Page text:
Monday, December 20, 2010

Looking Forward

I just bid a near-tearful morning good-bye to my lovely daughter, who is, probably for the first time in her young life, feeling a little overwhelmed by all that she needs to get done before Christmas break.  Just one more hoop we all jump through on our journey to the adult world, but it's the kind of thing that a parent would spare their child if they could, but never can.

It was very hard for me the first time I realized that I might not be able to do everything I was supposed to do within the time that I had.  I was not used to that kind of failure.  That first time that things don't come easily, when they always have before, or if they haven't, there was always somebody there to bail you out, is a rough slap in the face for some.  I know it was for me.

While I have never done her work for her -- and believe me, in my career as a reference librarian, I had more than my share of encounters with parents who were doing their kids' work for them, so I know that it happens -- I have made myself available to her at times as typist, editor, chauffeur, scut grunt, you name it.  Can't do that any more.  Not "won't" -- "CAN'T."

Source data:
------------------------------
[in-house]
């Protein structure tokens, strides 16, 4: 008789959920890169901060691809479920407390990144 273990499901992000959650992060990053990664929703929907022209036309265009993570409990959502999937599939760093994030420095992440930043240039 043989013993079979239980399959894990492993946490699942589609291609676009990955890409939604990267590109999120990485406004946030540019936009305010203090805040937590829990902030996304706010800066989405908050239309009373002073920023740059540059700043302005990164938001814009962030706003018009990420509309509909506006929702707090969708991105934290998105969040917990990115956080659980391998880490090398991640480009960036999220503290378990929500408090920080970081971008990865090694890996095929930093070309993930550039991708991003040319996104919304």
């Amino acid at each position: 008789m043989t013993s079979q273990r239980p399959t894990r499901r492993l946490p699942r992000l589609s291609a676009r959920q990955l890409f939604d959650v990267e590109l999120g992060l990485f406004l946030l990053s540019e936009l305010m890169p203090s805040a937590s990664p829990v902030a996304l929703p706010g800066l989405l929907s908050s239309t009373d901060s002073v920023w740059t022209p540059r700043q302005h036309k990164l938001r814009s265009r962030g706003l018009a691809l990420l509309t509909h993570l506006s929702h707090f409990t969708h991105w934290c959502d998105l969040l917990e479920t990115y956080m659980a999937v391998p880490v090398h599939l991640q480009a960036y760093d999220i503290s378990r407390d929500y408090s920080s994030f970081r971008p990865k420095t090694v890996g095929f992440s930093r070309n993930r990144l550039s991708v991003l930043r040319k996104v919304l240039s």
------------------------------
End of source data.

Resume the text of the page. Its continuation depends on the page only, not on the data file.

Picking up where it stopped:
College applications have to be finished this week.  Only she can do that.  All her various holiday want-to's and need-to's must be finished before Thursday.  Again, only she can do those.  Not to mention all the various homework projects that need to be in before winter break, from English papers to computer animation projects.  I guess her teachers want to use the break to grade big projects.  (When I was in high school, they used the Christmas break to hit us with work; that appears no longer to be in vogue.)

I am always amazed at the depth of feeling I encounter when I run across these situations where I cannot take the pain of the life lesson away from her.  On some level I appreciate the fact that in order for the lesson to be effective it must be experienced personally.  But what parent has never inwardly wished they could trade places emotionally with their kids in order to take on their child's pain themselves?

Yeah, I know, there was a "Twilight Zone" or a Ray Bradbury parable about doing that, and it ended badly for all concerned.  I just hate the helpless feeling as I stand by, watching her grow up, and away.

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